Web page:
Self-advocacy & accommodations for the visually impaired
As a visually impaired adult, you are your best advocate. You know your disability best and should feel confident in discussing the accommodations you’re entitled to.
Knowing your rights
First, it’s important to know your rights and the laws that were designed to help you. The Americans with Disabilities Act (ADA) protects people who have a disability, including those with a visual impairment if it limits a major life activity or was substantially limiting in the past.
The ADA guarantees equal opportunity for individuals with disabilities in:
- Public accommodations (restaurants, hotels, retail stores, etc.)
- State and local government services
As part of the ADA, you are allowed certain accommodations in the workplace or at a college or university.
How to request accommodations
When requesting accommodations, it’s important to be able to explain the degree of your visual impairment and what needs you have. Be assertive, but polite while discussing the accommodations you require. This is something that can be discussed with an employer or with the disability services office at your college or university.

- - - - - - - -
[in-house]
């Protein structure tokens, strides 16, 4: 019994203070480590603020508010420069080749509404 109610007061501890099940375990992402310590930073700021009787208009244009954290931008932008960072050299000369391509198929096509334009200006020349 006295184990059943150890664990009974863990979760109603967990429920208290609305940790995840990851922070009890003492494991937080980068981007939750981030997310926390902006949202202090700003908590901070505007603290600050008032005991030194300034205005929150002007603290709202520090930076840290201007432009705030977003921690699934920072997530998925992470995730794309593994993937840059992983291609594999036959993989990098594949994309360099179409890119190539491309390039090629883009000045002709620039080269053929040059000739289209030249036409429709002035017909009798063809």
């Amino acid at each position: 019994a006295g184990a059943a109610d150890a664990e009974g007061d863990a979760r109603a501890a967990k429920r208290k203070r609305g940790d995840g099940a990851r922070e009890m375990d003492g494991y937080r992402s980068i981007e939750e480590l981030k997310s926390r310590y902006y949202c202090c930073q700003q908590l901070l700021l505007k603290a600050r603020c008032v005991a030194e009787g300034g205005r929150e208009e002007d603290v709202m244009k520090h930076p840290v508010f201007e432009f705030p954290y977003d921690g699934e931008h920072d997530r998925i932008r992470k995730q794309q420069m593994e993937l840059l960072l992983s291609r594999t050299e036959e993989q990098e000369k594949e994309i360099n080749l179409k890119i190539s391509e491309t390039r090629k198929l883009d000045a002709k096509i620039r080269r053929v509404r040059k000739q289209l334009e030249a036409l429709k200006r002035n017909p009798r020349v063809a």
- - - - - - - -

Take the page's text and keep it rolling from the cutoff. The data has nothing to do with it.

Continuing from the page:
Workplace accommodation examples
- Software to read a computer screen
- Modifications to employment testing or training courses
- Permitted to have guide dog in building
- Scanner to create documents in electronic form
- Accessible website
- A modified schedule
Classroom accommodation examples
- Seating in the front of the classroom
- Desk that is well lit
- An area with extra storage and/or ample room for supplies and equipment
- Reader who can dictate reading material
- Scribe who can write for you if you need assistance
- Textbooks in audio format
- Large print books and handouts
- Use of a word processor or braillewriter in class
Other general accommodations
- Bold-lined or raised-lined paper
- Monocular/binocular telescopes
- Closed captioned television
- A talking or large-text calculator
- Use of a digital recorders or alternative recording device
For a comprehensive overview of the ADA, and your rights when requesting accommodations, visit the federal government’s Americans with Disabilities Act Questions and Answers.